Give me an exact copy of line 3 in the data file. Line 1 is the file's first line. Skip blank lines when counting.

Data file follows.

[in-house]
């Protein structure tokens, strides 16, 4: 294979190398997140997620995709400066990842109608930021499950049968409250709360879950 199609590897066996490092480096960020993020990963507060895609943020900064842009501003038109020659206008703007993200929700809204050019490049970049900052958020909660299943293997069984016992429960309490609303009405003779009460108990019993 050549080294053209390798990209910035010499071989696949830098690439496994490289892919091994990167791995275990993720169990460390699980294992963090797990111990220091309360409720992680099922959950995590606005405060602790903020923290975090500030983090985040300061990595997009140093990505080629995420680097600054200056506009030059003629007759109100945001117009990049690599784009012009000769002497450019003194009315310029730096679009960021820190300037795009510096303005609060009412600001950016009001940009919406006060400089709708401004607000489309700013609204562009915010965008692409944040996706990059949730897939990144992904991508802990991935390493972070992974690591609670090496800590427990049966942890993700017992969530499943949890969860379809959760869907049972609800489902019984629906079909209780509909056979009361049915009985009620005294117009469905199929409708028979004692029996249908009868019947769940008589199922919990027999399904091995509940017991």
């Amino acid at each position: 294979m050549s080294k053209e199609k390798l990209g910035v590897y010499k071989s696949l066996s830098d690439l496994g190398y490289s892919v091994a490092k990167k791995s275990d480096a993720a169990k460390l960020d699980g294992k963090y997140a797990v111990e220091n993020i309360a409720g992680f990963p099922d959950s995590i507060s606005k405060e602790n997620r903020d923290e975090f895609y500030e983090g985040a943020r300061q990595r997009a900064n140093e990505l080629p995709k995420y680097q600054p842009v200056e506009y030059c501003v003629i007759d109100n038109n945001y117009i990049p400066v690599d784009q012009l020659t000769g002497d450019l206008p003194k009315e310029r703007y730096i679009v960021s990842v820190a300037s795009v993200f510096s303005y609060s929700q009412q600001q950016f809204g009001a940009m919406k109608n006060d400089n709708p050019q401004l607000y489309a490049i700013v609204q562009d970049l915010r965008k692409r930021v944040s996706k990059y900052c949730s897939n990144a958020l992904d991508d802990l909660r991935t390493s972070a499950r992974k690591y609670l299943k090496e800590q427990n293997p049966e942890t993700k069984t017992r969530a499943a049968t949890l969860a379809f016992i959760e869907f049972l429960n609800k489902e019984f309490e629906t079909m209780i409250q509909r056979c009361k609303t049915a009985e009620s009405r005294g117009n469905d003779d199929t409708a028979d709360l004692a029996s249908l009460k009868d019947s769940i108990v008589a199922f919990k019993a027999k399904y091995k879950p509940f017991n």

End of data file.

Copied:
């Amino acid at each position: 294979m050549s080294k053209e199609k390798l990209g910035v590897y010499k071989s696949l066996s830098d690439l496994g190398y490289s892919v091994a490092k990167k791995s275990d480096a993720a169990k460390l960020d699980g294992k963090y997140a797990v111990e220091n993020i309360a409720g992680f990963p099922d959950s995590i507060s606005k405060e602790n997620r903020d923290e975090f895609y500030e983090g985040a943020r300061q990595r997009a900064n140093e990505l080629p995709k995420y680097q600054p842009v200056e506009y030059c501003v003629i007759d109100n038109n945001y117009i990049p400066v690599d784009q012009l020659t000769g002497d450019l206008p003194k009315e310029r703007y730096i679009v960021s990842v820190a300037s795009v993200f510096s303005y609060s929700q009412q600001q950016f809204g009001a940009m919406k109608n006060d400089n709708p050019q401004l607000y489309a490049i700013v609204q562009d970049l915010r965008k692409r930021v944040s996706k990059y900052c949730s897939n990144a958020l992904d991508d802990l909660r991935t390493s972070a499950r992974k690591y609670l299943k090496e800590q427990n293997p049966e942890t993700k069984t017992r969530a499943a049968t949890l969860a379809f016992i959760e869907f049972l429960n609800k489902e019984f309490e629906t079909m209780i409250q509909r056979c009361k609303t049915a009985e009620s009405r005294g117009n469905d003779d199929t409708a028979d709360l004692a029996s249908l009460k009868d019947s769940i108990v008589a199922f919990k019993a027999k399904y091995k879950p509940f017991n």